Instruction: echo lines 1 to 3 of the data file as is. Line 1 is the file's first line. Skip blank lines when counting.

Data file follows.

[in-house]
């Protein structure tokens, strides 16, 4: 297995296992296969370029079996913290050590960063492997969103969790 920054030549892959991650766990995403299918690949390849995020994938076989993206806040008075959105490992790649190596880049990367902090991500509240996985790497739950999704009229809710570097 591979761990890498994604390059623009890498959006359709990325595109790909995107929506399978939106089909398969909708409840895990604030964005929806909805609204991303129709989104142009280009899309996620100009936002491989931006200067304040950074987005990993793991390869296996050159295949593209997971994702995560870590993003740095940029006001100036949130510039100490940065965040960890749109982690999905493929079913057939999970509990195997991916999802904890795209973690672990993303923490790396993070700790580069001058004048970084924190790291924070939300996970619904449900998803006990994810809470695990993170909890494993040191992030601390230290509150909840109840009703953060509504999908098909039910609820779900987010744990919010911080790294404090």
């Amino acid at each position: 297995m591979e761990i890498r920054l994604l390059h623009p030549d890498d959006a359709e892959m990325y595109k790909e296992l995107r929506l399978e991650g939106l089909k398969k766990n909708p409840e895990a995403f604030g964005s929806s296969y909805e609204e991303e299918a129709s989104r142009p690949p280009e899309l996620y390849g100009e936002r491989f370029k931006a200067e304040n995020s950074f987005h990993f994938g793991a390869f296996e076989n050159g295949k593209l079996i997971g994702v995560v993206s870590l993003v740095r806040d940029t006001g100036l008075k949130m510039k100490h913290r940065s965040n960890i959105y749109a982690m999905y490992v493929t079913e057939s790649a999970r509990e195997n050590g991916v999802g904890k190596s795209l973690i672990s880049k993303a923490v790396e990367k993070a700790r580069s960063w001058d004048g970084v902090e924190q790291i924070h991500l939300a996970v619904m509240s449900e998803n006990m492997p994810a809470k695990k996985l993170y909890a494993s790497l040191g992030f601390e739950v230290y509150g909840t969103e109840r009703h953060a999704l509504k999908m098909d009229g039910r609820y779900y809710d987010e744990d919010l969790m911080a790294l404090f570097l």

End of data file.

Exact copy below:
[in-house]
């Protein structure tokens, strides 16, 4: 297995296992296969370029079996913290050590960063492997969103969790 920054030549892959991650766990995403299918690949390849995020994938076989993206806040008075959105490992790649190596880049990367902090991500509240996985790497739950999704009229809710570097 591979761990890498994604390059623009890498959006359709990325595109790909995107929506399978939106089909398969909708409840895990604030964005929806909805609204991303129709989104142009280009899309996620100009936002491989931006200067304040950074987005990993793991390869296996050159295949593209997971994702995560870590993003740095940029006001100036949130510039100490940065965040960890749109982690999905493929079913057939999970509990195997991916999802904890795209973690672990993303923490790396993070700790580069001058004048970084924190790291924070939300996970619904449900998803006990994810809470695990993170909890494993040191992030601390230290509150909840109840009703953060509504999908098909039910609820779900987010744990919010911080790294404090």
């Amino acid at each position: 297995m591979e761990i890498r920054l994604l390059h623009p030549d890498d959006a359709e892959m990325y595109k790909e296992l995107r929506l399978e991650g939106l089909k398969k766990n909708p409840e895990a995403f604030g964005s929806s296969y909805e609204e991303e299918a129709s989104r142009p690949p280009e899309l996620y390849g100009e936002r491989f370029k931006a200067e304040n995020s950074f987005h990993f994938g793991a390869f296996e076989n050159g295949k593209l079996i997971g994702v995560v993206s870590l993003v740095r806040d940029t006001g100036l008075k949130m510039k100490h913290r940065s965040n960890i959105y749109a982690m999905y490992v493929t079913e057939s790649a999970r509990e195997n050590g991916v999802g904890k190596s795209l973690i672990s880049k993303a923490v790396e990367k993070a700790r580069s960063w001058d004048g970084v902090e924190q790291i924070h991500l939300a996970v619904m509240s449900e998803n006990m492997p994810a809470k695990k996985l993170y909890a494993s790497l040191g992030f601390e739950v230290y509150g909840t969103e109840r009703h953060a999704l509504k999908m098909d009229g039910r609820y779900y809710d987010e744990d919010l969790m911080a790294l404090f570097l």